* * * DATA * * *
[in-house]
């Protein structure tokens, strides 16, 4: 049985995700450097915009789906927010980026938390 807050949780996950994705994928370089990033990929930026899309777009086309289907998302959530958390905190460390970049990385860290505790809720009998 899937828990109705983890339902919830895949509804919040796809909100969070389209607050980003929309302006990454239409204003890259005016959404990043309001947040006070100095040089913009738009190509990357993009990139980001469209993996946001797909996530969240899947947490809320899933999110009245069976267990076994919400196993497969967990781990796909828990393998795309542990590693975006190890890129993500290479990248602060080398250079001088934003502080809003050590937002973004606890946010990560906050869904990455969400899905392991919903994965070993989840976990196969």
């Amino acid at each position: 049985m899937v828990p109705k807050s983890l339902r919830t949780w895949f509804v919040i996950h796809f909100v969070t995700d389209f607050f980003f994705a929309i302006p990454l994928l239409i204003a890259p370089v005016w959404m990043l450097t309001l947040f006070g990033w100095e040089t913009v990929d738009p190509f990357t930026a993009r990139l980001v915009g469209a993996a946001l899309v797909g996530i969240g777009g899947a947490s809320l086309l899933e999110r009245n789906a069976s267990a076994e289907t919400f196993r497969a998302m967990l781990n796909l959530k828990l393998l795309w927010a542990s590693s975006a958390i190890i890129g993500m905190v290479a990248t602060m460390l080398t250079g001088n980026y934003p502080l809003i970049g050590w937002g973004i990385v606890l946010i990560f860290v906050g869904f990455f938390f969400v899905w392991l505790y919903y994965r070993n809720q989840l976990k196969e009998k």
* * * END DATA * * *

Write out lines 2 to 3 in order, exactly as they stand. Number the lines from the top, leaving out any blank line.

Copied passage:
């Protein structure tokens, strides 16, 4: 049985995700450097915009789906927010980026938390 807050949780996950994705994928370089990033990929930026899309777009086309289907998302959530958390905190460390970049990385860290505790809720009998 899937828990109705983890339902919830895949509804919040796809909100969070389209607050980003929309302006990454239409204003890259005016959404990043309001947040006070100095040089913009738009190509990357993009990139980001469209993996946001797909996530969240899947947490809320899933999110009245069976267990076994919400196993497969967990781990796909828990393998795309542990590693975006190890890129993500290479990248602060080398250079001088934003502080809003050590937002973004606890946010990560906050869904990455969400899905392991919903994965070993989840976990196969």
């Amino acid at each position: 049985m899937v828990p109705k807050s983890l339902r919830t949780w895949f509804v919040i996950h796809f909100v969070t995700d389209f607050f980003f994705a929309i302006p990454l994928l239409i204003a890259p370089v005016w959404m990043l450097t309001l947040f006070g990033w100095e040089t913009v990929d738009p190509f990357t930026a993009r990139l980001v915009g469209a993996a946001l899309v797909g996530i969240g777009g899947a947490s809320l086309l899933e999110r009245n789906a069976s267990a076994e289907t919400f196993r497969a998302m967990l781990n796909l959530k828990l393998l795309w927010a542990s590693s975006a958390i190890i890129g993500m905190v290479a990248t602060m460390l080398t250079g001088n980026y934003p502080l809003i970049g050590w937002g973004i990385v606890l946010i990560f860290v906050g869904f990455f938390f969400v899905w392991l505790y919903y994965r070993n809720q989840l976990k196969e009998k």